Black History Month

The Month Celebrating Historical African Americans

Black History Month

Alexis Badiano, Contributor

Black History Month, also known as African American History Month, celebrates African American’s accomplishments and for recognizing their part in U.S. history. This year, it is celebrated from February 1st to February 29th. Since 1976, every president has appointed the month of February for Black History Month. Other countries including the United Kingdom and Canada have also dedicated a month for Black History.

Each year, the month is incorporated to have a theme. This years 2020 theme is, “African American And the Vote,” which is in honor of the Nineteenth Amendment for granting women’s suffrage, and the Fifteenth Amendment for giving men the right to vote.  

The former time of Black History Month started in 1915, 50 years after the Thirteenth Amendment abolished slavery. During that September, historian, Carter G. Woodson, and the leading minister, Jesse E. Moorland, established the Association for the Study of Negro Life and History. Which was a corporation for recognizing the achievements by African Americans. It is known today as the Association for the Study of African American Life and History. This group funded a national Black History Week in 1926, selecting the second week of February to happen at the same time of Abraham Lincoln and Fredrick Douglas birthdays. This occurrence inspired communities and schools all around the country to arrange celebrations, create history clubs, and have performances or lectures.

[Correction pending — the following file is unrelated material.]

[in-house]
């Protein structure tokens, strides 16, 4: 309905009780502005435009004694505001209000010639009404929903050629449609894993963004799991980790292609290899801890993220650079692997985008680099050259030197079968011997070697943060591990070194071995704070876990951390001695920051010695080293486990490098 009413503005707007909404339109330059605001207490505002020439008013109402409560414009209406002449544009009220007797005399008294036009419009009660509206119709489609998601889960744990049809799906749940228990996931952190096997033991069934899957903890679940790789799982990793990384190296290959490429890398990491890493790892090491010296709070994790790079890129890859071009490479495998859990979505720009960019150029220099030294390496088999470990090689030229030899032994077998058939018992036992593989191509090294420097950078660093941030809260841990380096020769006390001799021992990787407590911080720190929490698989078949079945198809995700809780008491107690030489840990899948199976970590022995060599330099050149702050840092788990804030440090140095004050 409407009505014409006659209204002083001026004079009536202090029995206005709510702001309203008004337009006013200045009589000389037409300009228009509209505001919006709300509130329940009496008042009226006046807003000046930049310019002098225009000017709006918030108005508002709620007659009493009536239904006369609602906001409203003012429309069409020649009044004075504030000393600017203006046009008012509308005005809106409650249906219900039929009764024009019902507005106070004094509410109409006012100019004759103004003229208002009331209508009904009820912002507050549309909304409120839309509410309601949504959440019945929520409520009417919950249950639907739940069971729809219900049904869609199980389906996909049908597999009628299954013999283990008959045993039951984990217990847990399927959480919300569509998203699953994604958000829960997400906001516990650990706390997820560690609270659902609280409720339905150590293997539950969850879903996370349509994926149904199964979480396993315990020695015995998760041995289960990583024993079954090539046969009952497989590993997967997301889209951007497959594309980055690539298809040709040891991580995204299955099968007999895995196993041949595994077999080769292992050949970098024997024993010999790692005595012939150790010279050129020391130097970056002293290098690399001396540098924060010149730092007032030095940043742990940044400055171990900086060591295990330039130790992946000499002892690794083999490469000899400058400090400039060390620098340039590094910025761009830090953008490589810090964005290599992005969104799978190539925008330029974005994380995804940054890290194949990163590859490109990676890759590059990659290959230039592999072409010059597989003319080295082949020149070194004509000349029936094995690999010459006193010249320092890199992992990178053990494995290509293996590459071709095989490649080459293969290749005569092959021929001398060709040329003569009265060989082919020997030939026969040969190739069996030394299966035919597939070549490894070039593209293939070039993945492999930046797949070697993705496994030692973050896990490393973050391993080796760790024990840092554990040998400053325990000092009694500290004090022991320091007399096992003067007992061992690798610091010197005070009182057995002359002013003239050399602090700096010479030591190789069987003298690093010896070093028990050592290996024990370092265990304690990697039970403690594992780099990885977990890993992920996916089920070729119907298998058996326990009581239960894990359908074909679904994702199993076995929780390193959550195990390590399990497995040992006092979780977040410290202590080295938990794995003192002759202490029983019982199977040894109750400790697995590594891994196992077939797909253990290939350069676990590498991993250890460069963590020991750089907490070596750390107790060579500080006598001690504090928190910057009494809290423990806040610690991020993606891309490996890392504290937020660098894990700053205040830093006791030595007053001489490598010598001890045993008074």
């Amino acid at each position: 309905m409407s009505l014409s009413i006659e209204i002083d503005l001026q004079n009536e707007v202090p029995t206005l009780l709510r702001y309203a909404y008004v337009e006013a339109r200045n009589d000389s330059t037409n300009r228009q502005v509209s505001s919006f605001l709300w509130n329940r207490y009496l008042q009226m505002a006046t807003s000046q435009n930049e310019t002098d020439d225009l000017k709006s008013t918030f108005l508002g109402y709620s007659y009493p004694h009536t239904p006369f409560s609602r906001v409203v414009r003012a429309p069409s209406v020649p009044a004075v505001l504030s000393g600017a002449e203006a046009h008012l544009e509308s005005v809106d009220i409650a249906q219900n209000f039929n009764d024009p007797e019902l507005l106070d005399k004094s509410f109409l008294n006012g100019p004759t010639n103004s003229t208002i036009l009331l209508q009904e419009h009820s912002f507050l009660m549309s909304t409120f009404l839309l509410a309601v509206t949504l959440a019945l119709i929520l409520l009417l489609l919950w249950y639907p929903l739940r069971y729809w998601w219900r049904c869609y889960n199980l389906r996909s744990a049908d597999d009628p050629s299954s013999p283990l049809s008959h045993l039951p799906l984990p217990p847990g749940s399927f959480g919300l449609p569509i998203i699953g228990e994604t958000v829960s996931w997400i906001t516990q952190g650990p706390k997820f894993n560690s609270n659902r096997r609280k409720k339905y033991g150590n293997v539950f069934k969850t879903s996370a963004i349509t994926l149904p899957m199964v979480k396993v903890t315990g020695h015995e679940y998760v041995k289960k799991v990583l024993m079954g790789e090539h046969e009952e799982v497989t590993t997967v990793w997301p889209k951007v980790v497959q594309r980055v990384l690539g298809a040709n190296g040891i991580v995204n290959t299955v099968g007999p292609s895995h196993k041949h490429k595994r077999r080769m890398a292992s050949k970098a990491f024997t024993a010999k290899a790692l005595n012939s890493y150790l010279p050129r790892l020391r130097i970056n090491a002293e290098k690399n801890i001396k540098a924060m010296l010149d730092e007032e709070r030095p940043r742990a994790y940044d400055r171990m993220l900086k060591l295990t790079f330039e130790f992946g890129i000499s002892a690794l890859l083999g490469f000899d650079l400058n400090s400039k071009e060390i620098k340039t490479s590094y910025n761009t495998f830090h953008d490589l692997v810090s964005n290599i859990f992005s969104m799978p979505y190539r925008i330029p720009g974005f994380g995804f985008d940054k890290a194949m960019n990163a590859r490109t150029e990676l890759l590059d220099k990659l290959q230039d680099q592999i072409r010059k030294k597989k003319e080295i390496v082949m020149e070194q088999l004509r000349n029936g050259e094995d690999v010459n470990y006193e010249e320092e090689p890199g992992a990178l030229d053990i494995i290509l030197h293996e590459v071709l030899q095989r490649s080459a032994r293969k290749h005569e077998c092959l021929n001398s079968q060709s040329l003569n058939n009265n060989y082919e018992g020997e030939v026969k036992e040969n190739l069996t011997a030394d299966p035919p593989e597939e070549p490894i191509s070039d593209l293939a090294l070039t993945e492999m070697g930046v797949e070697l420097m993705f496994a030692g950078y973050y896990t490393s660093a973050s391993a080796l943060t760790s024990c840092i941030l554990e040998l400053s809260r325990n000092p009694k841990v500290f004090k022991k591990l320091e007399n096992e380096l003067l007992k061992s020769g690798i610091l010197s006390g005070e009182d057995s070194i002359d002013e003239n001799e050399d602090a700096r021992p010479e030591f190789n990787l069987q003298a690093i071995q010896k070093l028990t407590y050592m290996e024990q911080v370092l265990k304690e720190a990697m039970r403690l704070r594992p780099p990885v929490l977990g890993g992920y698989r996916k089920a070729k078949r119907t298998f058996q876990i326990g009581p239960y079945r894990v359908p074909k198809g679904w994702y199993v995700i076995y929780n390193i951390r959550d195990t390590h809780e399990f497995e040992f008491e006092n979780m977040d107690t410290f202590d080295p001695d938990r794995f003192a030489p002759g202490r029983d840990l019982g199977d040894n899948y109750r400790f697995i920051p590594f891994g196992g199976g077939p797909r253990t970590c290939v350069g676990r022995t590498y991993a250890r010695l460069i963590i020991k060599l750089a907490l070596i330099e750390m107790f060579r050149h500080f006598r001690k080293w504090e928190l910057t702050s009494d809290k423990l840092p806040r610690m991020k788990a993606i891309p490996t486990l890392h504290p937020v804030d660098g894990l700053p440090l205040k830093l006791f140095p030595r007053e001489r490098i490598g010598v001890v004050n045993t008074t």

On February 12, 2009, the NAACP (National Association for the Advancement of Colored People) celebrated its 100th anniversary. It has started by growing awareness of racial violence in the early twentieth century, certainly by 1908 riots about race in Illinois, several African American joined together to create a civil rights organization.

 

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